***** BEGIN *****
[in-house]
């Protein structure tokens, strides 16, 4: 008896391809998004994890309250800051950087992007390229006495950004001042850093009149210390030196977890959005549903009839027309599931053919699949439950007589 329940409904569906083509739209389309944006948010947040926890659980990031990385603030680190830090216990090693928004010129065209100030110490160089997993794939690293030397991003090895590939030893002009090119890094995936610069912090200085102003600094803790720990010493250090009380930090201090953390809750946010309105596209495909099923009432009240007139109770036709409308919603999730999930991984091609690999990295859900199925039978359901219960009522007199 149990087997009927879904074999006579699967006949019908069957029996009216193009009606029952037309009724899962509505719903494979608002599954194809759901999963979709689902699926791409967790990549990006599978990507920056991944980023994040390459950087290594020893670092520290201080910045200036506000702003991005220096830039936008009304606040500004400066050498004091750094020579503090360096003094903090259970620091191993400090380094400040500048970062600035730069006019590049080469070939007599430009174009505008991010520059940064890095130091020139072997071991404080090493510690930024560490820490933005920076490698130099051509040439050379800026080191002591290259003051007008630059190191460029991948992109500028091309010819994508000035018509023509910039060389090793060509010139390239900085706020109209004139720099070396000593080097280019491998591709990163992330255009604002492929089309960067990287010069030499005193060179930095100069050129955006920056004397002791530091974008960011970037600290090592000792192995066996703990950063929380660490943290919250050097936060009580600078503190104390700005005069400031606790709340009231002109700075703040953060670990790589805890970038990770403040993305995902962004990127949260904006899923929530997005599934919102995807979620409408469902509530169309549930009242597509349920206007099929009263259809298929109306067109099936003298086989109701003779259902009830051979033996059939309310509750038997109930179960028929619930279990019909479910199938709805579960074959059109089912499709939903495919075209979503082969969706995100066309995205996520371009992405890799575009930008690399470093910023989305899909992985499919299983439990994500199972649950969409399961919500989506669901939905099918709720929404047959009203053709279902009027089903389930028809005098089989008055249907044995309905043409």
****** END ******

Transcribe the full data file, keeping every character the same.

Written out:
[in-house]
């Protein structure tokens, strides 16, 4: 008896391809998004994890309250800051950087992007390229006495950004001042850093009149210390030196977890959005549903009839027309599931053919699949439950007589 329940409904569906083509739209389309944006948010947040926890659980990031990385603030680190830090216990090693928004010129065209100030110490160089997993794939690293030397991003090895590939030893002009090119890094995936610069912090200085102003600094803790720990010493250090009380930090201090953390809750946010309105596209495909099923009432009240007139109770036709409308919603999730999930991984091609690999990295859900199925039978359901219960009522007199 149990087997009927879904074999006579699967006949019908069957029996009216193009009606029952037309009724899962509505719903494979608002599954194809759901999963979709689902699926791409967790990549990006599978990507920056991944980023994040390459950087290594020893670092520290201080910045200036506000702003991005220096830039936008009304606040500004400066050498004091750094020579503090360096003094903090259970620091191993400090380094400040500048970062600035730069006019590049080469070939007599430009174009505008991010520059940064890095130091020139072997071991404080090493510690930024560490820490933005920076490698130099051509040439050379800026080191002591290259003051007008630059190191460029991948992109500028091309010819994508000035018509023509910039060389090793060509010139390239900085706020109209004139720099070396000593080097280019491998591709990163992330255009604002492929089309960067990287010069030499005193060179930095100069050129955006920056004397002791530091974008960011970037600290090592000792192995066996703990950063929380660490943290919250050097936060009580600078503190104390700005005069400031606790709340009231002109700075703040953060670990790589805890970038990770403040993305995902962004990127949260904006899923929530997005599934919102995807979620409408469902509530169309549930009242597509349920206007099929009263259809298929109306067109099936003298086989109701003779259902009830051979033996059939309310509750038997109930179960028929619930279990019909479910199938709805579960074959059109089912499709939903495919075209979503082969969706995100066309995205996520371009992405890799575009930008690399470093910023989305899909992985499919299983439990994500199972649950969409399961919500989506669901939905099918709720929404047959009203053709279902009027089903389930028809005098089989008055249907044995309905043409």